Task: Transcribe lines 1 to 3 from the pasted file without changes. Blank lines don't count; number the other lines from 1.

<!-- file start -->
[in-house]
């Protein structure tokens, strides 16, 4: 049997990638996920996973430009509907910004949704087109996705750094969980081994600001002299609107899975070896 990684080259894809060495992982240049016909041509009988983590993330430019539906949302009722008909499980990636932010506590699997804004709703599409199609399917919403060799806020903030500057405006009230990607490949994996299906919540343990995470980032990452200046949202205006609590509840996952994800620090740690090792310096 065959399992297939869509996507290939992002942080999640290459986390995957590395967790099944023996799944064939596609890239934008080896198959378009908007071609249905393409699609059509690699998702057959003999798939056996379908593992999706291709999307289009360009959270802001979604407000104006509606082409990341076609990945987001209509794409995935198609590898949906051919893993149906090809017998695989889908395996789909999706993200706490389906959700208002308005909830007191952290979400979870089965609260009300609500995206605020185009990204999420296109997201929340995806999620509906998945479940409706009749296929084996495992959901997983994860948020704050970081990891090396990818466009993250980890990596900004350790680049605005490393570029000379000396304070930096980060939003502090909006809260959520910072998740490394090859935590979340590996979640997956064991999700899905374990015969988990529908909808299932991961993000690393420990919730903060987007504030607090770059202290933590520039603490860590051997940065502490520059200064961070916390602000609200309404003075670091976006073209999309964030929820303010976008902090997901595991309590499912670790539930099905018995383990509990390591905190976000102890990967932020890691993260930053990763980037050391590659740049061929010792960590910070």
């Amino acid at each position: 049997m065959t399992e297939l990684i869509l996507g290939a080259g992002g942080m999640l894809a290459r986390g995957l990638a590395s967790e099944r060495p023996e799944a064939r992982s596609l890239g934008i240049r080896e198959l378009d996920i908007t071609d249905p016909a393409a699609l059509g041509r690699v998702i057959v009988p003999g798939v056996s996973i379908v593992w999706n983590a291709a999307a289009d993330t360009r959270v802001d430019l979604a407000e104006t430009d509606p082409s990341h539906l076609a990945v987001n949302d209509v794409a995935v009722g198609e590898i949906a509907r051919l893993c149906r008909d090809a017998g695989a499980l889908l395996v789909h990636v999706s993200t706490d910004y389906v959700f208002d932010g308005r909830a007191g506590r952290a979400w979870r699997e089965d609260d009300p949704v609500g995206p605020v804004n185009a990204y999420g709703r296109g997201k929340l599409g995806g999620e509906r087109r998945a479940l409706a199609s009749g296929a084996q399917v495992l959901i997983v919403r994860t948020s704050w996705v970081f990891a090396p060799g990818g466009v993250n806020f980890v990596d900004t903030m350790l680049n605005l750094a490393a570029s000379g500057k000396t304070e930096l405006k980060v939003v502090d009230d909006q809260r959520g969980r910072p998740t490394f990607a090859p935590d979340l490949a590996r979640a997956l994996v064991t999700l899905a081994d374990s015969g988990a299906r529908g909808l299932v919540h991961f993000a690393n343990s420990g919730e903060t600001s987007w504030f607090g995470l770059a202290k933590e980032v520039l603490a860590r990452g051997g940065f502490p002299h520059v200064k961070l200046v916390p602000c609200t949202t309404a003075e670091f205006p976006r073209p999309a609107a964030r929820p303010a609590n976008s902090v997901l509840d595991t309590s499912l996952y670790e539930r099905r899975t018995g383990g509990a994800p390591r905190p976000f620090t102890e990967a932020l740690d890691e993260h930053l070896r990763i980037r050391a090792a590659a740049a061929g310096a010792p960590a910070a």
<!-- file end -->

[in-house]
């Protein structure tokens, strides 16, 4: 049997990638996920996973430009509907910004949704087109996705750094969980081994600001002299609107899975070896 990684080259894809060495992982240049016909041509009988983590993330430019539906949302009722008909499980990636932010506590699997804004709703599409199609399917919403060799806020903030500057405006009230990607490949994996299906919540343990995470980032990452200046949202205006609590509840996952994800620090740690090792310096 065959399992297939869509996507290939992002942080999640290459986390995957590395967790099944023996799944064939596609890239934008080896198959378009908007071609249905393409699609059509690699998702057959003999798939056996379908593992999706291709999307289009360009959270802001979604407000104006509606082409990341076609990945987001209509794409995935198609590898949906051919893993149906090809017998695989889908395996789909999706993200706490389906959700208002308005909830007191952290979400979870089965609260009300609500995206605020185009990204999420296109997201929340995806999620509906998945479940409706009749296929084996495992959901997983994860948020704050970081990891090396990818466009993250980890990596900004350790680049605005490393570029000379000396304070930096980060939003502090909006809260959520910072998740490394090859935590979340590996979640997956064991999700899905374990015969988990529908909808299932991961993000690393420990919730903060987007504030607090770059202290933590520039603490860590051997940065502490520059200064961070916390602000609200309404003075670091976006073209999309964030929820303010976008902090997901595991309590499912670790539930099905018995383990509990390591905190976000102890990967932020890691993260930053990763980037050391590659740049061929010792960590910070």
């Amino acid at each position: 049997m065959t399992e297939l990684i869509l996507g290939a080259g992002g942080m999640l894809a290459r986390g995957l990638a590395s967790e099944r060495p023996e799944a064939r992982s596609l890239g934008i240049r080896e198959l378009d996920i908007t071609d249905p016909a393409a699609l059509g041509r690699v998702i057959v009988p003999g798939v056996s996973i379908v593992w999706n983590a291709a999307a289009d993330t360009r959270v802001d430019l979604a407000e104006t430009d509606p082409s990341h539906l076609a990945v987001n949302d209509v794409a995935v009722g198609e590898i949906a509907r051919l893993c149906r008909d090809a017998g695989a499980l889908l395996v789909h990636v999706s993200t706490d910004y389906v959700f208002d932010g308005r909830a007191g506590r952290a979400w979870r699997e089965d609260d009300p949704v609500g995206p605020v804004n185009a990204y999420g709703r296109g997201k929340l599409g995806g999620e509906r087109r998945a479940l409706a199609s009749g296929a084996q399917v495992l959901i997983v919403r994860t948020s704050w996705v970081f990891a090396p060799g990818g466009v993250n806020f980890v990596d900004t903030m350790l680049n605005l750094a490393a570029s000379g500057k000396t304070e930096l405006k980060v939003v502090d009230d909006q809260r959520g969980r910072p998740t490394f990607a090859p935590d979340l490949a590996r979640a997956l994996v064991t999700l899905a081994d374990s015969g988990a299906r529908g909808l299932v919540h991961f993000a690393n343990s420990g919730e903060t600001s987007w504030f607090g995470l770059a202290k933590e980032v520039l603490a860590r990452g051997g940065f502490p002299h520059v200064k961070l200046v916390p602000c609200t949202t309404a003075e670091f205006p976006r073209p999309a609107a964030r929820p303010a609590n976008s902090v997901l509840d595991t309590s499912l996952y670790e539930r099905r899975t018995g383990g509990a994800p390591r905190p976000f620090t102890e990967a932020l740690d890691e993260h930053l070896r990763i980037r050391a090792a590659a740049a061929g310096a010792p960590a910070a």